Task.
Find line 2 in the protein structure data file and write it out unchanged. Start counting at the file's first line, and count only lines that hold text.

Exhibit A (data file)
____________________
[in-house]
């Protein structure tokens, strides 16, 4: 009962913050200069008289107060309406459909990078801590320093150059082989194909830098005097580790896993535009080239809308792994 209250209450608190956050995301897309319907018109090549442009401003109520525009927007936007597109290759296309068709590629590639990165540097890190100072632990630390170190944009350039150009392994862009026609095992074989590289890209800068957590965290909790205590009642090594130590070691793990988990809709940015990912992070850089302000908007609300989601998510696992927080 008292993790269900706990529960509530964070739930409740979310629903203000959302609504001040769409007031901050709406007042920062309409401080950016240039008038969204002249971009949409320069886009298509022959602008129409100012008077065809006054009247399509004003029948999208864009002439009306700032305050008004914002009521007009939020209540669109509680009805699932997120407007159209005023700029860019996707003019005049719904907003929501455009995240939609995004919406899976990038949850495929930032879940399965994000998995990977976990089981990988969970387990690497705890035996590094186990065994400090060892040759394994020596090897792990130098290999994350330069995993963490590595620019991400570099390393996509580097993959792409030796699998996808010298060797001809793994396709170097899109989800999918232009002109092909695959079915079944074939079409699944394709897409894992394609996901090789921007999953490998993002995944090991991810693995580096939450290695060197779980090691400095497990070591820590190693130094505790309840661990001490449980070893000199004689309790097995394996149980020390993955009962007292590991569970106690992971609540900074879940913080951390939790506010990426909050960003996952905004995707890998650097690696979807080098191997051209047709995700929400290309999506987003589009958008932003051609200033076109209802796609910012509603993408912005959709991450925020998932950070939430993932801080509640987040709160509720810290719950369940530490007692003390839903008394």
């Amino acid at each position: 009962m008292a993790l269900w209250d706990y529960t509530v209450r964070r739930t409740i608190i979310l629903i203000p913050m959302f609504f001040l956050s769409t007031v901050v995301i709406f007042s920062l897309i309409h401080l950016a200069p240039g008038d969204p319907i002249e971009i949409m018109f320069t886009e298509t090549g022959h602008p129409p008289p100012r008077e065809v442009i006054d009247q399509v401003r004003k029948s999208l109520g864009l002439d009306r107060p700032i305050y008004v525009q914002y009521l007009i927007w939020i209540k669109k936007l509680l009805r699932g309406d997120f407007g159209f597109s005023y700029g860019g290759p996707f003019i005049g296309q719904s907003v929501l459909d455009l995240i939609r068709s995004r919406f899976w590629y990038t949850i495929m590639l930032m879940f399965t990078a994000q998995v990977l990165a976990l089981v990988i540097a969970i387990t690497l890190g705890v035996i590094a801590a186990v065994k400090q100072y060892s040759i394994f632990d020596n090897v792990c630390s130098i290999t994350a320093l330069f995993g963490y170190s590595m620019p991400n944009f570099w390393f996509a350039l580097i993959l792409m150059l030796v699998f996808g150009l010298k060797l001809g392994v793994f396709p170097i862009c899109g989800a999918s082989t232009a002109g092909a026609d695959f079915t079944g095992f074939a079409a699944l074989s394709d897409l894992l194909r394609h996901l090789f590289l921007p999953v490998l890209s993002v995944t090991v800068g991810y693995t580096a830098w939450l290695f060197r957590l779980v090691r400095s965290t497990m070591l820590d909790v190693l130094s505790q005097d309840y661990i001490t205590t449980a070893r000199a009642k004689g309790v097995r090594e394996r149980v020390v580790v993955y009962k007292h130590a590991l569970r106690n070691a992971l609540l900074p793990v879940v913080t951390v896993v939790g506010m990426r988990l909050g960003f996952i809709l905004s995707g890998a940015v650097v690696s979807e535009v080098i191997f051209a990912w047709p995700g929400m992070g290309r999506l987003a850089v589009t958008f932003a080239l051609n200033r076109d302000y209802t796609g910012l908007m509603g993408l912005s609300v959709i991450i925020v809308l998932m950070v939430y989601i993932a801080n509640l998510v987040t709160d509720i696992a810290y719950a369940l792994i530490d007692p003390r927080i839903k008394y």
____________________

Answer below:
């Protein structure tokens, strides 16, 4: 009962913050200069008289107060309406459909990078801590320093150059082989194909830098005097580790896993535009080239809308792994 209250209450608190956050995301897309319907018109090549442009401003109520525009927007936007597109290759296309068709590629590639990165540097890190100072632990630390170190944009350039150009392994862009026609095992074989590289890209800068957590965290909790205590009642090594130590070691793990988990809709940015990912992070850089302000908007609300989601998510696992927080 008292993790269900706990529960509530964070739930409740979310629903203000959302609504001040769409007031901050709406007042920062309409401080950016240039008038969204002249971009949409320069886009298509022959602008129409100012008077065809006054009247399509004003029948999208864009002439009306700032305050008004914002009521007009939020209540669109509680009805699932997120407007159209005023700029860019996707003019005049719904907003929501455009995240939609995004919406899976990038949850495929930032879940399965994000998995990977976990089981990988969970387990690497705890035996590094186990065994400090060892040759394994020596090897792990130098290999994350330069995993963490590595620019991400570099390393996509580097993959792409030796699998996808010298060797001809793994396709170097899109989800999918232009002109092909695959079915079944074939079409699944394709897409894992394609996901090789921007999953490998993002995944090991991810693995580096939450290695060197779980090691400095497990070591820590190693130094505790309840661990001490449980070893000199004689309790097995394996149980020390993955009962007292590991569970106690992971609540900074879940913080951390939790506010990426909050960003996952905004995707890998650097690696979807080098191997051209047709995700929400290309999506987003589009958008932003051609200033076109209802796609910012509603993408912005959709991450925020998932950070939430993932801080509640987040709160509720810290719950369940530490007692003390839903008394």